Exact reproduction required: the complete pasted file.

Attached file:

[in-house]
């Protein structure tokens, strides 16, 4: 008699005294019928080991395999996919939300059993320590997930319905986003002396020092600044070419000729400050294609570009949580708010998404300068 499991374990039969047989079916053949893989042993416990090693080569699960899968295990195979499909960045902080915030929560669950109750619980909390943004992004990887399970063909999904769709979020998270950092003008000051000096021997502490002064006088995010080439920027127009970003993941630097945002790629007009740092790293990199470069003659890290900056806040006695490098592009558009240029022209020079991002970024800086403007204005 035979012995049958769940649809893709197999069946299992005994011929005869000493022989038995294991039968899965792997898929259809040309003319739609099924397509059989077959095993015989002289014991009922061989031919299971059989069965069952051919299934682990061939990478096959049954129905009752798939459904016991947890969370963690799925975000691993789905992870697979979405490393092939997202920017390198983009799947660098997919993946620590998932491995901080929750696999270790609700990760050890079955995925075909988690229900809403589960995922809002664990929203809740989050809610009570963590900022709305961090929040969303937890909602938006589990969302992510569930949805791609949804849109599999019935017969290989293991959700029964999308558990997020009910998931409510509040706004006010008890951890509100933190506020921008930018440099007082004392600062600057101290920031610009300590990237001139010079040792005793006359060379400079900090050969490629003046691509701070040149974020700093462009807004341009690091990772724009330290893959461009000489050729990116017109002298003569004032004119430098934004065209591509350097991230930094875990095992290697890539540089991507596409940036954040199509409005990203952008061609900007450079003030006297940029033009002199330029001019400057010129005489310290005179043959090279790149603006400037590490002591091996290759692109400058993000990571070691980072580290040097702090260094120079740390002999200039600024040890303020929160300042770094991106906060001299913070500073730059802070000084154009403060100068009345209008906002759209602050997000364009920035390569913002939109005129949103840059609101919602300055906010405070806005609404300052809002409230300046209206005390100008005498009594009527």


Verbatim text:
[in-house]
């Protein structure tokens, strides 16, 4: 008699005294019928080991395999996919939300059993320590997930319905986003002396020092600044070419000729400050294609570009949580708010998404300068 499991374990039969047989079916053949893989042993416990090693080569699960899968295990195979499909960045902080915030929560669950109750619980909390943004992004990887399970063909999904769709979020998270950092003008000051000096021997502490002064006088995010080439920027127009970003993941630097945002790629007009740092790293990199470069003659890290900056806040006695490098592009558009240029022209020079991002970024800086403007204005 035979012995049958769940649809893709197999069946299992005994011929005869000493022989038995294991039968899965792997898929259809040309003319739609099924397509059989077959095993015989002289014991009922061989031919299971059989069965069952051919299934682990061939990478096959049954129905009752798939459904016991947890969370963690799925975000691993789905992870697979979405490393092939997202920017390198983009799947660098997919993946620590998932491995901080929750696999270790609700990760050890079955995925075909988690229900809403589960995922809002664990929203809740989050809610009570963590900022709305961090929040969303937890909602938006589990969302992510569930949805791609949804849109599999019935017969290989293991959700029964999308558990997020009910998931409510509040706004006010008890951890509100933190506020921008930018440099007082004392600062600057101290920031610009300590990237001139010079040792005793006359060379400079900090050969490629003046691509701070040149974020700093462009807004341009690091990772724009330290893959461009000489050729990116017109002298003569004032004119430098934004065209591509350097991230930094875990095992290697890539540089991507596409940036954040199509409005990203952008061609900007450079003030006297940029033009002199330029001019400057010129005489310290005179043959090279790149603006400037590490002591091996290759692109400058993000990571070691980072580290040097702090260094120079740390002999200039600024040890303020929160300042770094991106906060001299913070500073730059802070000084154009403060100068009345209008906002759209602050997000364009920035390569913002939109005129949103840059609101919602300055906010405070806005609404300052809002409230300046209206005390100008005498009594009527």